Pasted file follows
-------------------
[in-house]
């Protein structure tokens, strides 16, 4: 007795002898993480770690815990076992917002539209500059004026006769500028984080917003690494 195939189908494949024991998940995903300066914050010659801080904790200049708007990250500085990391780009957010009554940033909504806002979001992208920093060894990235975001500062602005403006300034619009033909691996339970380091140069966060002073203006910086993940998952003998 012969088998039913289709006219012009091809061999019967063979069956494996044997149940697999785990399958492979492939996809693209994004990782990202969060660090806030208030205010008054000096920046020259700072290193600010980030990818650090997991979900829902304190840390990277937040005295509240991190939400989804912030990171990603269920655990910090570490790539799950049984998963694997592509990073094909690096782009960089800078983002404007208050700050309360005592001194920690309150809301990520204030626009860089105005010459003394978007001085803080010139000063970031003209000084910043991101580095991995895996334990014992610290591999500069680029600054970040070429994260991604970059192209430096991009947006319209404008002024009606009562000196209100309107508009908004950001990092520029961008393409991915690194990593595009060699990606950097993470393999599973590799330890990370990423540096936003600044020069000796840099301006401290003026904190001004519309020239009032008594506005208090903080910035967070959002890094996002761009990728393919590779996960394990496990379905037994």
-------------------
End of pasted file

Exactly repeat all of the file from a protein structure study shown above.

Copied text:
[in-house]
């Protein structure tokens, strides 16, 4: 007795002898993480770690815990076992917002539209500059004026006769500028984080917003690494 195939189908494949024991998940995903300066914050010659801080904790200049708007990250500085990391780009957010009554940033909504806002979001992208920093060894990235975001500062602005403006300034619009033909691996339970380091140069966060002073203006910086993940998952003998 012969088998039913289709006219012009091809061999019967063979069956494996044997149940697999785990399958492979492939996809693209994004990782990202969060660090806030208030205010008054000096920046020259700072290193600010980030990818650090997991979900829902304190840390990277937040005295509240991190939400989804912030990171990603269920655990910090570490790539799950049984998963694997592509990073094909690096782009960089800078983002404007208050700050309360005592001194920690309150809301990520204030626009860089105005010459003394978007001085803080010139000063970031003209000084910043991101580095991995895996334990014992610290591999500069680029600054970040070429994260991604970059192209430096991009947006319209404008002024009606009562000196209100309107508009908004950001990092520029961008393409991915690194990593595009060699990606950097993470393999599973590799330890990370990423540096936003600044020069000796840099301006401290003026904190001004519309020239009032008594506005208090903080910035967070959002890094996002761009990728393919590779996960394990496990379905037994």